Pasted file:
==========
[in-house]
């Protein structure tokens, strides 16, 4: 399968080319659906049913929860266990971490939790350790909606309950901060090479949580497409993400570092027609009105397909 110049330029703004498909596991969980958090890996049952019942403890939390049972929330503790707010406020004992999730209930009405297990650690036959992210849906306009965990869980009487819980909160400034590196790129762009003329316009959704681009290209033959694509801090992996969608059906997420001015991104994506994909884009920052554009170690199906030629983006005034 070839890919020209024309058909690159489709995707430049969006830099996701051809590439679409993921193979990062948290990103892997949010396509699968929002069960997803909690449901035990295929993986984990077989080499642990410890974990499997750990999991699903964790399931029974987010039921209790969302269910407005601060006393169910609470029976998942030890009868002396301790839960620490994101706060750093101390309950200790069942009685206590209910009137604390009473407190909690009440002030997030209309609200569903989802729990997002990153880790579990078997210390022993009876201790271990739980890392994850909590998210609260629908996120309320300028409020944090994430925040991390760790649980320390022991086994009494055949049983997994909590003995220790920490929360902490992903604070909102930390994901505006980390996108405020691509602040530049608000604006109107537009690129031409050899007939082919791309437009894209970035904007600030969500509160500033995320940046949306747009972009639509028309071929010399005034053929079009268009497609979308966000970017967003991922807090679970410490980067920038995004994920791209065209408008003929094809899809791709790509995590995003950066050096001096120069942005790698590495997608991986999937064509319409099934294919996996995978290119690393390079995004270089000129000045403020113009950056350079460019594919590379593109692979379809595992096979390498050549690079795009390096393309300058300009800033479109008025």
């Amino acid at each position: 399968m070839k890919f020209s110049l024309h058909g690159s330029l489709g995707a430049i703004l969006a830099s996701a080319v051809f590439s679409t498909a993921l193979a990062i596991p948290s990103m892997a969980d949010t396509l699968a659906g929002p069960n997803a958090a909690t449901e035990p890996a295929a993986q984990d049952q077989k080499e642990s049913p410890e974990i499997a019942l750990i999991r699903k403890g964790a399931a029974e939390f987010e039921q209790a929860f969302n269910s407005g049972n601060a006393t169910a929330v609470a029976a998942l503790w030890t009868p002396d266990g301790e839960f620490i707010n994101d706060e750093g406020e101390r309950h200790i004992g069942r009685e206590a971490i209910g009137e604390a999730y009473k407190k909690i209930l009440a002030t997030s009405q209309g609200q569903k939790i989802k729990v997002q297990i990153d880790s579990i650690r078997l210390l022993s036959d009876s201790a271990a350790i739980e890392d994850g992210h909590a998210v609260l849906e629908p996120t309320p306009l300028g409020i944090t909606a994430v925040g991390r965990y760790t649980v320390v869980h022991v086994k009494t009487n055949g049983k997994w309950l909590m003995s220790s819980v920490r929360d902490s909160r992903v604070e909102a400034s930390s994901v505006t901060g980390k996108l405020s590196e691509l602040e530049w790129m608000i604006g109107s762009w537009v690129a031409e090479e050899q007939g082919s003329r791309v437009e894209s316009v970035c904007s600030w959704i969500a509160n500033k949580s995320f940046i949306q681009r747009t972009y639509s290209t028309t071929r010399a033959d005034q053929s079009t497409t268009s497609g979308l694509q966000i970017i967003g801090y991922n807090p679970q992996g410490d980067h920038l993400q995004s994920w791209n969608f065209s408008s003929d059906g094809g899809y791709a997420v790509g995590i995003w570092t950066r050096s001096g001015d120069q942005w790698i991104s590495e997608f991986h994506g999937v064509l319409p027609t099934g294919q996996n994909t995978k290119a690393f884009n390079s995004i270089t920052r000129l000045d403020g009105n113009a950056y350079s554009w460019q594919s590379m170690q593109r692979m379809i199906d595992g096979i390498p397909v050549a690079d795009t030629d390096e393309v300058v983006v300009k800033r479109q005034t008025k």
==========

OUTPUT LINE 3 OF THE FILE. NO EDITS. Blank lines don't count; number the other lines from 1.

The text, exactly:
């Amino acid at each position: 399968m070839k890919f020209s110049l024309h058909g690159s330029l489709g995707a430049i703004l969006a830099s996701a080319v051809f590439s679409t498909a993921l193979a990062i596991p948290s990103m892997a969980d949010t396509l699968a659906g929002p069960n997803a958090a909690t449901e035990p890996a295929a993986q984990d049952q077989k080499e642990s049913p410890e974990i499997a019942l750990i999991r699903k403890g964790a399931a029974e939390f987010e039921q209790a929860f969302n269910s407005g049972n601060a006393t169910a929330v609470a029976a998942l503790w030890t009868p002396d266990g301790e839960f620490i707010n994101d706060e750093g406020e101390r309950h200790i004992g069942r009685e206590a971490i209910g009137e604390a999730y009473k407190k909690i209930l009440a002030t997030s009405q209309g609200q569903k939790i989802k729990v997002q297990i990153d880790s579990i650690r078997l210390l022993s036959d009876s201790a271990a350790i739980e890392d994850g992210h909590a998210v609260l849906e629908p996120t309320p306009l300028g409020i944090t909606a994430v925040g991390r965990y760790t649980v320390v869980h022991v086994k009494t009487n055949g049983k997994w309950l909590m003995s220790s819980v920490r929360d902490s909160r992903v604070e909102a400034s930390s994901v505006t901060g980390k996108l405020s590196e691509l602040e530049w790129m608000i604006g109107s762009w537009v690129a031409e090479e050899q007939g082919s003329r791309v437009e894209s316009v970035c904007s600030w959704i969500a509160n500033k949580s995320f940046i949306q681009r747009t972009y639509s290209t028309t071929r010399a033959d005034q053929s079009t497409t268009s497609g979308l694509q966000i970017i967003g801090y991922n807090p679970q992996g410490d980067h920038l993400q995004s994920w791209n969608f065209s408008s003929d059906g094809g899809y791709a997420v790509g995590i995003w570092t950066r050096s001096g001015d120069q942005w790698i991104s590495e997608f991986h994506g999937v064509l319409p027609t099934g294919q996996n994909t995978k290119a690393f884009n390079s995004i270089t920052r000129l000045d403020g009105n113009a950056y350079s554009w460019q594919s590379m170690q593109r692979m379809i199906d595992g096979i390498p397909v050549a690079d795009t030629d390096e393309v300058v983006v300009k800033r479109q005034t008025k």